How Vista file copy has improved with sp1

Mark Russinovich is very well known within the technical community as an authority on detailed information on the inner workings of Microsoft products. Author of several books including the Windows resource kit “Windows Internals” volume, and founder of Winternals and sysinternals.com, he is now a Technical Fellow in the Platform and Services Division at Microsoft.

In a recent blog post, Mark explains in great detail the file copy process in Vista, why it changed radically from XP and how this impacted real and perceived performance of this basic function. He goes on to explain how some of this has been changed and remedied in Vista Service Pack 1. He makes it clear that some of the code design choices have to be compromises between making things faster in different situations, and that in most cases Vista <> Server 2008 filecopying will be faster using the chosen algorithms than they would be with different choices, or using XP or server 2003 for example.

Copying a file seems like a relatively straightforward operation: open the source file, create the destination, and then read from the source and write to the destination. In reality, however, the performance of copying files is measured along the dimensions of accurate progress indication, CPU usage, memory usage, and throughput. In general, optimizing one area causes degradation in others. Further, there is semantic information not available to copy engines that could help them make better tradeoffs. For example, if they knew that you weren’t planning on accessing the target of the copy operation they could avoid caching the file’s data in memory, but if it knew that the file was going to be immediately consumed by another application, or in the case of a file server, client systems sharing the files, it would aggressively cache the data on the destination system.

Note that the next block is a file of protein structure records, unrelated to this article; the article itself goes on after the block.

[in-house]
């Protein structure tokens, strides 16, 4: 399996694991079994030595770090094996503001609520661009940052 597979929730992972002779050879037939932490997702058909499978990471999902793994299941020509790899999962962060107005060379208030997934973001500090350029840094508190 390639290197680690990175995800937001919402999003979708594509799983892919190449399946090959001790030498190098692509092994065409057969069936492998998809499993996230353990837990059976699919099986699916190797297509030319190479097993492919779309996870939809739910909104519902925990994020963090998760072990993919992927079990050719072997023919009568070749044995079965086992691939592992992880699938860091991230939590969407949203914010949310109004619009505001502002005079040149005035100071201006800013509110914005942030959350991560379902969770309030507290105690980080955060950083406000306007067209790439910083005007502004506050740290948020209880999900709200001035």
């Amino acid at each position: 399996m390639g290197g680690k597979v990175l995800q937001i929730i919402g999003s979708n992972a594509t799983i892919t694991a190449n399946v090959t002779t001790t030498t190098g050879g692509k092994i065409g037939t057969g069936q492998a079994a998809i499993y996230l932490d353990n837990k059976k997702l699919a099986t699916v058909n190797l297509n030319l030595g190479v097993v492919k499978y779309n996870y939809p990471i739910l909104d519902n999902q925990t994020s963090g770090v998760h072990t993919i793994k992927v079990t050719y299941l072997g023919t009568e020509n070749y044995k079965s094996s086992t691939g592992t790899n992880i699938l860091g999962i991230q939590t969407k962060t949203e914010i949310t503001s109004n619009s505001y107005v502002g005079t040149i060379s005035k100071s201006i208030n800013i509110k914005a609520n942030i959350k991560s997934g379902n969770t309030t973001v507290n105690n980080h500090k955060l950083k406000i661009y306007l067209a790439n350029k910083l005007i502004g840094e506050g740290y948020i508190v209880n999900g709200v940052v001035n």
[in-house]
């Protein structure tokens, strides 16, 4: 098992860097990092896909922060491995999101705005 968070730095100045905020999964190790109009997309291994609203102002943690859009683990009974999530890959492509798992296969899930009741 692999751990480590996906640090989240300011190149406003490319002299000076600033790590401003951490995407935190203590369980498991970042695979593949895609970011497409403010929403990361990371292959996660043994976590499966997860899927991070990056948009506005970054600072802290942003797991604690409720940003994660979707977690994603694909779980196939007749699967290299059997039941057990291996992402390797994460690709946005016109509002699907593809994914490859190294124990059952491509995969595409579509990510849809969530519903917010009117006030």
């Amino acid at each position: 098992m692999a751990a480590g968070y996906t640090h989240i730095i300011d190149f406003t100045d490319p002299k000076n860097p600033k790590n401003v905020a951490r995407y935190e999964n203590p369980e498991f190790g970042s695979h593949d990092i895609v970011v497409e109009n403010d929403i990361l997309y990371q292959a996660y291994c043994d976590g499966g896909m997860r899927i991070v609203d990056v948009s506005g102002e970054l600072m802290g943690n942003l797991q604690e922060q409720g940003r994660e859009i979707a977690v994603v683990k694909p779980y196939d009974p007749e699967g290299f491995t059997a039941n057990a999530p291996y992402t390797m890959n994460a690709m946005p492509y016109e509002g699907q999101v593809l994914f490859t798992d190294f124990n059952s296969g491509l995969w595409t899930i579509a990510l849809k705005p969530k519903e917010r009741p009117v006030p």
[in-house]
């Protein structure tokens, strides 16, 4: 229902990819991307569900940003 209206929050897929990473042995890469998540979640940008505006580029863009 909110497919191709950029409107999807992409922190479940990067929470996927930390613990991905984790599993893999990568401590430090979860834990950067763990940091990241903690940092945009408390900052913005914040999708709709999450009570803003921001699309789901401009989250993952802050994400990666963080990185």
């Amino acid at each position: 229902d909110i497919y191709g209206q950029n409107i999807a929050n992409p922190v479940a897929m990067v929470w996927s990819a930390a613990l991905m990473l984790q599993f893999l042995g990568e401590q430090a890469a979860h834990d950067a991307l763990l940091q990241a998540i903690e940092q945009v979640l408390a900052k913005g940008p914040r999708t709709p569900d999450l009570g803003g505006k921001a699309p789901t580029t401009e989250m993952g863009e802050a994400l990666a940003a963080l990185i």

The article is also a useful working example of how Process Monitor can help you to see what your machine is really up to. On the same subject, Mark gave a great Tech Ed presentation in Barcelona with some real-world demonstrations of how to use a variety of Sysinternals tools and utilities to detect, find and fix all sorts of system issues. A video of that talk entitled “The Case of the Unexplained…Live!” can be viewed here (it’s just over an hour long).

Vista Service Pack 1 gets the green light

Vista’s much-awaited service pack 1 has had the go-ahead and is “released to manufacturing” (RTM). This means they can start pressing CD’s and get things moving through distribution channels, OEM and retail so people will soon be able to buy the product with sp1 built in (“slipstreamed”).

Read more about the release of Service Pack 1 for Vista here. The short version is that it won’t be available to actually download until mid-March

One of the benefits likely to get most press will be the changes to how Microsoft enforce their licencing through the “Windows Genuine Advantage” (WGA) programme which requires the software to be activated in order to continue using the full functionality. This has been held back from all the beta versions and will only take effect in the final released version. Paul Thurrott discusses this at his SuperSite for Windows:

First, Microsoft is disabling the two most common exploits that exist today for bypassing product activation in Vista … Pirate Windows users utilizing one of these hacks will see their systems return to the intended state–typically a grace period countdown–once SP1 is installed.